The Secret History Pink Carnation by Lauren Willig

carnation

The Secret History Pink Carnation is the first book of eleven (so far) in Lauren Willig’s Georgian historical romance series of the same name. Each novel has a framing device featuring a PhD student combing through nineteenth century documents for her thesis research on aristocratic spies and the relation of what she finds as a romantic adventure story. Willig’s writing is light and clever and The Secret History Pink Carnation had a kind of breezy musical comedy tone. It bounced along as a charmingly written and pleasant romp with just a little peril for the protagonists to keep things interesting.

Amy is a displaced French aristocrat who escaped with her English mother to Shropshire on the eve of the Revolution. Her father lost his head to Mme. Guillotine and her brother, Edouard, claimed his safety by becoming a toady to the new regime. Amy has had schemes and stratagems for restoring the old order to France for years, so when her brother invites her to return to Paris, she feels that she will at last have her chance to make good on all her espionage practice. On her way to France, she meets up with Napoleon’s Egyptologist Richard Selwick. Feigning indifference to politics, he uses his position at Court to glean information and carry out deeds of daring do a la Scarlet Pimpernel and thus thumb his nose at the French government.

Amy and Richard spark and spar instantly in delightful bits of comedy. He finds himself irresistibly drawn to Amy even as he desperately tries to keep her safe, defuse her impetuous machinations, and get to the business of foiling Napoleon’s plot to invade England. Things move along nicely with enough twists, jeopardy, and romance to keep things interesting.

The framing device sets up a love story as well that is tracked through the other Pink Carnation books as that relationship develops. Even as the spy stories move farther afield geographically and chronologically, the present day heroine’s life moves forward just a few months. Such is my devotion to romantic subplots that I took three Pink Carnation books out of the library and while I didn’t read beyond the first one, I did go ahead and peruse the present day chapters of the other two books to check on that love story’s progress. I’m reasonably certain those two crazy kids will be able to work things out in the long run.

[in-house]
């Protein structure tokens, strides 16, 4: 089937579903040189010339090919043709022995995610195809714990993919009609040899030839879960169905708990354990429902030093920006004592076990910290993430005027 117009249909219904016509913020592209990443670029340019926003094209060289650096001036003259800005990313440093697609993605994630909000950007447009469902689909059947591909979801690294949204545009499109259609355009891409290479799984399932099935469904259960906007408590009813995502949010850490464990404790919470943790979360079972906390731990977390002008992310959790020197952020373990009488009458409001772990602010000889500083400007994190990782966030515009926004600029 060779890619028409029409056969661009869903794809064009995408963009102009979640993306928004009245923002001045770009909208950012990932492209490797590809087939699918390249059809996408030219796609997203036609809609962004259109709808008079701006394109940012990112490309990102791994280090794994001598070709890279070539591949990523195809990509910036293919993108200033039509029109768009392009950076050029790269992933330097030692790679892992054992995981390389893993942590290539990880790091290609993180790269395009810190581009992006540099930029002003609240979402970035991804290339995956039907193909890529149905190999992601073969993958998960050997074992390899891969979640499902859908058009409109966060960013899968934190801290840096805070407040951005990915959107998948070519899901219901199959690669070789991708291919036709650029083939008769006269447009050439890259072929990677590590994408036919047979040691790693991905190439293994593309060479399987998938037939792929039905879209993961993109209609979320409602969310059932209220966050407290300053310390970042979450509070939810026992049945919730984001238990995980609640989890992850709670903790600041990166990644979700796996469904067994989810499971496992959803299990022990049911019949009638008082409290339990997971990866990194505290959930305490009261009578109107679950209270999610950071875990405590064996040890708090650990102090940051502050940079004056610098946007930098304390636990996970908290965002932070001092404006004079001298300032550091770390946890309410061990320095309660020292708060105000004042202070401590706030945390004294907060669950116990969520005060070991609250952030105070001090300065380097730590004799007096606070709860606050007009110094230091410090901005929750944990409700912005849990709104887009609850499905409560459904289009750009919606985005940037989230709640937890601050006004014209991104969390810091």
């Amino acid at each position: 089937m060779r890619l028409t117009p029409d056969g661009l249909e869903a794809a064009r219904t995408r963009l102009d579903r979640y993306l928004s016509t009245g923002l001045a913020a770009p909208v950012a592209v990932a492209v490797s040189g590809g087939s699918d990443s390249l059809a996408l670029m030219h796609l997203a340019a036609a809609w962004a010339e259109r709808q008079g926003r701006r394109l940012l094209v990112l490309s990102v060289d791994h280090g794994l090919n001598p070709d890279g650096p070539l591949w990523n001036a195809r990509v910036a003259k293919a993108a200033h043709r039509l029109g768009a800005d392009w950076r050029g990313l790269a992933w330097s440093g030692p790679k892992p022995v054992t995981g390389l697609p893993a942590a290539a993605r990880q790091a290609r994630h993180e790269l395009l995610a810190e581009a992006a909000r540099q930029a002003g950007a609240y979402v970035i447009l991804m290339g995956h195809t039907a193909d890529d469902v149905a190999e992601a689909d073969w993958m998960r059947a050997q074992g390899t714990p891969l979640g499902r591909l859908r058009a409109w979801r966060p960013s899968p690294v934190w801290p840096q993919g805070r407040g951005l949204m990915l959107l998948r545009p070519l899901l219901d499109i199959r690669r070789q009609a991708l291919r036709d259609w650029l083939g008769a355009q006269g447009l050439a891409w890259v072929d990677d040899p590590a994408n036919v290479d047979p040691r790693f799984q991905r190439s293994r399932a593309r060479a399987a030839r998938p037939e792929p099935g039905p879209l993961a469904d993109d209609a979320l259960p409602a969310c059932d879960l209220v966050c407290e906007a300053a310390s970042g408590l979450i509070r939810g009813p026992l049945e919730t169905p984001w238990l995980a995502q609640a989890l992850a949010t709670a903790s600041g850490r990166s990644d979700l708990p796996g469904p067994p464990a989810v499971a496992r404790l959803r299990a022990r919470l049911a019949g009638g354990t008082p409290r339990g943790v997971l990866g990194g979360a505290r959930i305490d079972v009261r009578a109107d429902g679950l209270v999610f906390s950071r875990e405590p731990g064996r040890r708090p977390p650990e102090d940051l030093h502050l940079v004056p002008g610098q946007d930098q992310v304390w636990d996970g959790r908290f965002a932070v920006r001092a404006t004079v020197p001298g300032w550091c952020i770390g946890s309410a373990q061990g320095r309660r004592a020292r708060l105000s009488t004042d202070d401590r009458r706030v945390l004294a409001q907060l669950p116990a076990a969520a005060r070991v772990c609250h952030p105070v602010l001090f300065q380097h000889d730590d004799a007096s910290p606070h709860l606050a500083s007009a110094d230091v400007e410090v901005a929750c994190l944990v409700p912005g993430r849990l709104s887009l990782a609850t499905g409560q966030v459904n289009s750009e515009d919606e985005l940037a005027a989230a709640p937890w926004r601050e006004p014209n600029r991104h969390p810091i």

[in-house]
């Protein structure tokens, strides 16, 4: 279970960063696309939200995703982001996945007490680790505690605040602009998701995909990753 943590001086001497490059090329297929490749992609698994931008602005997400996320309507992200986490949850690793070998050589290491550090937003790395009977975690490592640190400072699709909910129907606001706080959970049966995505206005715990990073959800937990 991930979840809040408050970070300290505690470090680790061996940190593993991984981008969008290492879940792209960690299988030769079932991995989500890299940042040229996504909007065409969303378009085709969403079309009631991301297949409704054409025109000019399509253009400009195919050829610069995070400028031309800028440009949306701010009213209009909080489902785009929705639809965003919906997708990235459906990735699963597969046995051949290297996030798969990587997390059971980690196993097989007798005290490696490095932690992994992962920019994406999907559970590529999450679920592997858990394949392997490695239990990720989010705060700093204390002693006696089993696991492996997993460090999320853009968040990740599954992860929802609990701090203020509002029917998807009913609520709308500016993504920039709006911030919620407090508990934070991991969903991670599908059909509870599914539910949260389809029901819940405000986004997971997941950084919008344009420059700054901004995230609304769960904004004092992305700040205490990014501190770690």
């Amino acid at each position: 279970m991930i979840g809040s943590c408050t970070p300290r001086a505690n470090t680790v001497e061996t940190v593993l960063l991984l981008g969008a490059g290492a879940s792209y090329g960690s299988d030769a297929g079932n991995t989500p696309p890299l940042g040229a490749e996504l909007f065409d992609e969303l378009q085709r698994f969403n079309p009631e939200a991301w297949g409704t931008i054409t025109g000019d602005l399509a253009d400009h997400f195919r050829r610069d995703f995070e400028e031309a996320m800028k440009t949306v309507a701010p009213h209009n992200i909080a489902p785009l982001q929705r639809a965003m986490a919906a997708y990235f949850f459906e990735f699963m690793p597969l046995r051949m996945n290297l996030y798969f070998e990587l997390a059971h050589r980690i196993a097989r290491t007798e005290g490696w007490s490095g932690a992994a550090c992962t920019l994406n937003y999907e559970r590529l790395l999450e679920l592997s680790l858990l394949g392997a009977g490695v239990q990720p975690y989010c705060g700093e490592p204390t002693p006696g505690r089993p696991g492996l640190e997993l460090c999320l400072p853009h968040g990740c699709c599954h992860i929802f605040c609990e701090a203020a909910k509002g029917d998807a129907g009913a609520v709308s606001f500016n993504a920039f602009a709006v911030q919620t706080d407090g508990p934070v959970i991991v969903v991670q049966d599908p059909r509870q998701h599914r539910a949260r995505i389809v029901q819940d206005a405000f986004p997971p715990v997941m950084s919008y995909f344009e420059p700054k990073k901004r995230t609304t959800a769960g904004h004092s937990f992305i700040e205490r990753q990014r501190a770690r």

The Secret History Pink Carnation was very entertaining, well-researched, and a great choice if you like a bit of farce in your romance. It was not, as my romance spirit guide, Malin, warned me, my style as it was both just a bit too devil-may-care on the political elements and insufficient on the romance for my tastes. The key part of that last sentence is “for my tastes”. I like to focus on the love story in any romance I read so subplots are often wasted on me. Spies, in particular, leave me cold. I also have no use for political intrigue. Nor murder mysteries. Supernatural elements annoy me. Road trips are fine. Is someone writing these down? Honestly, there is no pleasing me.

Also by Lauren Willig – The Seduction of the Crimson Rose

Links to my other reviews can be found on my complete reading list of books sorted by author or Author Commentary & The Tallies Shameful.

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